And let’s be frank: Durant is on the better team surrounded by more talent. The Sixers are doing everything they can to stop Leonard, and Leonard is still getting his points.
I’ve asked a lot of people: What do you want in the future, the question being so important because of your free-agent status? What do you want?
I hear money is very important to you and the Raptors can give you more of it than any other NBA team under the rules of the collective bargaining agreement. More money and more years.
I understand winning is more than significant to you. And why not? You grew up winning in San Antonio. You had a winning season here. Who knows how long this playoff run will go?
You could make this one-and-done — that’s what most people think. But where else can you be guaranteed this kind of team in the future?
You could pull a Durant and go to Golden State, but then you’re no longer the feature player on the team. The Lakers are an internal mess. The Clippers have talked about winning for years, but haven’t really gotten there, even though they’ve been not-so-unofficially chasing you all season.
Look, man. I think the Toronto Raptors are still outright failing at lots of fairly basic manufacturing-a-series-win-type shit. They still have no plan, for example, for creating a steady diet of reasonably high-percentage shots. Or for attacking J.J. Redick, Philadelphia’s best shooter and most vulnerable defender as well as Joel Embiid’s most effective on-court pairing. Or for consistently running Tobias Harris off the three-point line, which is a different thing from just hoping he misses lots of wide-open three-pointers. They’re failing at all that stuff!
And yet, the Raptors beat the 76ers 101-96 yesterday in Philadelphia; their series is now tied at two games apiece, and the Raptors need only win two home games to advance to the Eastern Conference finals. Partly that is because Embiid appears to have earth’s most volatile human body: When his knee is not melting, he is pooping his organs out and requiring medical treatment to stuff them back in. Feeling good and well, he single-handedly destroyed the Raptors in Game 3; yesterday, after a sleepless night and a morning of IV hydration, he put up a perfectly fine 11*-8-7-2-2 line that wouldn’t look all that out of place in a box score next to Thomas Bryant’s name. The gap between those two performances amounts to the open door the Raptors entered in Game 4. But it took a superheroic Kawhi Leonard performance to lug their asses through it.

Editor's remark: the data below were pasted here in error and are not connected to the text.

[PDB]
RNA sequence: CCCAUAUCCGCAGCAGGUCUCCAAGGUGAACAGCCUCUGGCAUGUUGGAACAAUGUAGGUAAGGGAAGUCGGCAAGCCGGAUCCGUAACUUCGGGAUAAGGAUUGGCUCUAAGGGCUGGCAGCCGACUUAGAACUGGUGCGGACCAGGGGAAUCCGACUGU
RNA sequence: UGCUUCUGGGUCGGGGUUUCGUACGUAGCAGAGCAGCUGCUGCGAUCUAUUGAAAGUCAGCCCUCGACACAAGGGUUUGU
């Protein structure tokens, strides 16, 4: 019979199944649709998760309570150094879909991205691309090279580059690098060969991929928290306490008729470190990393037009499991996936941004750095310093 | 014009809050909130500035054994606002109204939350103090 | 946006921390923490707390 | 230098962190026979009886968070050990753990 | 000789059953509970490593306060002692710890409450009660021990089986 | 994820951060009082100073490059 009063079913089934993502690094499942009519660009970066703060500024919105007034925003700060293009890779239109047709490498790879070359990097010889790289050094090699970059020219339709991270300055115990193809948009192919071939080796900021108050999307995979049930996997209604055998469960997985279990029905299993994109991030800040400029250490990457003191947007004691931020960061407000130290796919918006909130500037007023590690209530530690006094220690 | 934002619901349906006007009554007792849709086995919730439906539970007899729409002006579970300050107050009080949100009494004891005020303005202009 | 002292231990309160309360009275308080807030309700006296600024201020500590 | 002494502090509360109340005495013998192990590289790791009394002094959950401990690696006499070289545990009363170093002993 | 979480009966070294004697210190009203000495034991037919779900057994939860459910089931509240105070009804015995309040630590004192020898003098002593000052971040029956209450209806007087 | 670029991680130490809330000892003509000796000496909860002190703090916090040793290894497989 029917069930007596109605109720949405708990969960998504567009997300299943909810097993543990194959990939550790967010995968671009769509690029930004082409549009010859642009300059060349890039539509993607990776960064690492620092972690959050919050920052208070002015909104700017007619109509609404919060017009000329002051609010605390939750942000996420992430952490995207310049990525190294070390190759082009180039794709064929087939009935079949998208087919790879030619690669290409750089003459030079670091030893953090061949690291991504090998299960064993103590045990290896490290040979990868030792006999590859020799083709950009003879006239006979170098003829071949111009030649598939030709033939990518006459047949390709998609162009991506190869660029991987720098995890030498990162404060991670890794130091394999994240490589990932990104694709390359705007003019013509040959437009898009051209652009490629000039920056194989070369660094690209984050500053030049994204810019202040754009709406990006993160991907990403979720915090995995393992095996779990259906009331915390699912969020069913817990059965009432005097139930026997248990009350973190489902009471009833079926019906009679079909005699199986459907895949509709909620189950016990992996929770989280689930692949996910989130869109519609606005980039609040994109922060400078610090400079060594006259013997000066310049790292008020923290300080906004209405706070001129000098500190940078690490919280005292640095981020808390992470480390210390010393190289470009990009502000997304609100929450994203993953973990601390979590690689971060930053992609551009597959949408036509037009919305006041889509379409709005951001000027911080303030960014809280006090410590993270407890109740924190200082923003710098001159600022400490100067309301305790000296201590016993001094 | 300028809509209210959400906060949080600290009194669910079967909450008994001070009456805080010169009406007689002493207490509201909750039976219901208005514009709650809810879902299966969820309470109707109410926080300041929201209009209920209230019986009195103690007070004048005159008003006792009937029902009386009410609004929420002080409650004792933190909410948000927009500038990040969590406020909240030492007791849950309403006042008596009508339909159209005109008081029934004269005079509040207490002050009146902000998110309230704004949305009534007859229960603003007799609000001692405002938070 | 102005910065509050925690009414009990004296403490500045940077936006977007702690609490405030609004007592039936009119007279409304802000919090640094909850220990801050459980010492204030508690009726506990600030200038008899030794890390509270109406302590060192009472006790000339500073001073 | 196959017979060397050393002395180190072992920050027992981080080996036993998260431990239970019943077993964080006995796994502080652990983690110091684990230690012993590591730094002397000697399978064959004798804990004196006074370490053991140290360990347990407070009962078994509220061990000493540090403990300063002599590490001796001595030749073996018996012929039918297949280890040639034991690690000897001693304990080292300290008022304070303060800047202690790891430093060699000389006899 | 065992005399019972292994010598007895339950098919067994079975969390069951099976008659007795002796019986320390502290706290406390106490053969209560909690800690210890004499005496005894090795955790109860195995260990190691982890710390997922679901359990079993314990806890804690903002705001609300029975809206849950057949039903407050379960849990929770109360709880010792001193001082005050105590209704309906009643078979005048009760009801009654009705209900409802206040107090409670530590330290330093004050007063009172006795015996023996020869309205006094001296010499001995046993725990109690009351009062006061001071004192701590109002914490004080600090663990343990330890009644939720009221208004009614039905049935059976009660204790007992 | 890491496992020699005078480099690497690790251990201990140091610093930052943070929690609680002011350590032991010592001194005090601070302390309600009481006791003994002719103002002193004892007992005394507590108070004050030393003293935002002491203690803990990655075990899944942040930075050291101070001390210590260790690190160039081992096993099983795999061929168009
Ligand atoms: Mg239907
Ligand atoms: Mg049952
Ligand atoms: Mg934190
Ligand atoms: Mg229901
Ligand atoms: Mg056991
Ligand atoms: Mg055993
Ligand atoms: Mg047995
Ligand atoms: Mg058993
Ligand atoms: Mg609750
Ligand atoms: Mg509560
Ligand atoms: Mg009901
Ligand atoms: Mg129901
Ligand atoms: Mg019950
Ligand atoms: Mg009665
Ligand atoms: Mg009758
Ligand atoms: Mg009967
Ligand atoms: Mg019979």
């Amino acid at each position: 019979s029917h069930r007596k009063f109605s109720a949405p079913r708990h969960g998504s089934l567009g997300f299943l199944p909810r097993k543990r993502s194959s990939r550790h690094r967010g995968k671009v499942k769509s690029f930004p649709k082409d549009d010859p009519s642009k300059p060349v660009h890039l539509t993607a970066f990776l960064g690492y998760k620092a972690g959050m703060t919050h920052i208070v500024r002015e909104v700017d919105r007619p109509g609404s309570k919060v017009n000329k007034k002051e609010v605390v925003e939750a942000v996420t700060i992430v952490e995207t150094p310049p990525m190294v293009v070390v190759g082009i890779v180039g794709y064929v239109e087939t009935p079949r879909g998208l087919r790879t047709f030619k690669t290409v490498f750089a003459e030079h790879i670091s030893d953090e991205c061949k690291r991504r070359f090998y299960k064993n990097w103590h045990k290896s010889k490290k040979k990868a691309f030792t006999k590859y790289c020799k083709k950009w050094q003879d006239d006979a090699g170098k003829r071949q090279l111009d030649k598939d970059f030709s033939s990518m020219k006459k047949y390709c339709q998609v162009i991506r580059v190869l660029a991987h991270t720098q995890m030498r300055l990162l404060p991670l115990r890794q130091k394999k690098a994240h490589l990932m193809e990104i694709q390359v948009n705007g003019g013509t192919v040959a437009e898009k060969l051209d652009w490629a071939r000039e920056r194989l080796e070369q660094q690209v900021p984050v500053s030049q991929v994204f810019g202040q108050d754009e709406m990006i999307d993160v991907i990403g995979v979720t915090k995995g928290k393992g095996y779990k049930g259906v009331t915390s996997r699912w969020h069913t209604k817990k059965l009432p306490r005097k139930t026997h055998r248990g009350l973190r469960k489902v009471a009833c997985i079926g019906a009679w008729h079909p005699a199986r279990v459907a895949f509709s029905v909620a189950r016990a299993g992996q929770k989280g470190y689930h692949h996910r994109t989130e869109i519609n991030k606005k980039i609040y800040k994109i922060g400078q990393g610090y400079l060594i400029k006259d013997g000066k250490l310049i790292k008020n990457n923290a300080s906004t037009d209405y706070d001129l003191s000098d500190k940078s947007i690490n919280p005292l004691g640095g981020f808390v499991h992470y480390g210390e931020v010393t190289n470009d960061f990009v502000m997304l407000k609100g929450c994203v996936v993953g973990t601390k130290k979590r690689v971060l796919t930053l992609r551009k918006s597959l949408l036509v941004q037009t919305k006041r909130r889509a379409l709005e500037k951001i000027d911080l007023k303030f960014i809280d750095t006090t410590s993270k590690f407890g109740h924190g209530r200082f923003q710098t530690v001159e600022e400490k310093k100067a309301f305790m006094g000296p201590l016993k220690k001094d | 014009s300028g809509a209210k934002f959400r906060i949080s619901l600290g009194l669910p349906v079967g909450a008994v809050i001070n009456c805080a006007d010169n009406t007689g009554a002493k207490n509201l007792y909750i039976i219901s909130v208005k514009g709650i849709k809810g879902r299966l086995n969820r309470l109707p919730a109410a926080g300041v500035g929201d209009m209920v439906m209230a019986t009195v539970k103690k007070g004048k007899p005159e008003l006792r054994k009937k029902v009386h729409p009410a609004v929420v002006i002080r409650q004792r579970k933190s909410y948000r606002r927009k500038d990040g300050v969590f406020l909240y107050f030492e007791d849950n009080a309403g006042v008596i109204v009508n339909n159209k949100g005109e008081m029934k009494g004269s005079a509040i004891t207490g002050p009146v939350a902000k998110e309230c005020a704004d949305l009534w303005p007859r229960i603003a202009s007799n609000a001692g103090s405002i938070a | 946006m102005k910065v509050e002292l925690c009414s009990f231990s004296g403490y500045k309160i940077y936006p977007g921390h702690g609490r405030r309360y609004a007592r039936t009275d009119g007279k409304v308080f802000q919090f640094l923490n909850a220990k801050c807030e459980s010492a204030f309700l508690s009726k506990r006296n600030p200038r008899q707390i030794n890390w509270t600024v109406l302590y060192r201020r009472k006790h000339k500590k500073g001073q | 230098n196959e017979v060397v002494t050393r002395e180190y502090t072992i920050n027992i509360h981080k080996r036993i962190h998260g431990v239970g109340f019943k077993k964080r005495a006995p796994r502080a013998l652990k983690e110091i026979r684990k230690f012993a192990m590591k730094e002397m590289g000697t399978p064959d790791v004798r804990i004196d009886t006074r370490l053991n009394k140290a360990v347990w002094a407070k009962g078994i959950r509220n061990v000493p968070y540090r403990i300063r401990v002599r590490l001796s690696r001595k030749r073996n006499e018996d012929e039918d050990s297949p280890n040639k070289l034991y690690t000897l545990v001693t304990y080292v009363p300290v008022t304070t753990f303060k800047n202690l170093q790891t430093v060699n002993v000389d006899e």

The Sixers just need to do better when Embiid sits, and Greg Monroe appears not to be the long-term answer to that. While one-game plus/minus is a flawed stat, it’s worth noting the Sixers were +17 in Embiid’s 35+ minutes, but in the 12.8 minutes he sat they were -22.
Jimmy Butler had 29 points on 18 shots to lead Philadelphia.
The Sixers have tried to make it hard on Leonard — look at that dagger shot above, it’s a step-back three over Embiid’s outstretched arm, how many guys in the league could hit that? — it just hasn’t mattered. Leonard has been brilliant, and when he gets a little help the Raptors are the deeper team in this series, and it shows.
Leonard and these Raptors felt like they were changing the movie ending on Sunday. If they can do it again Tuesday we will all start to buy in.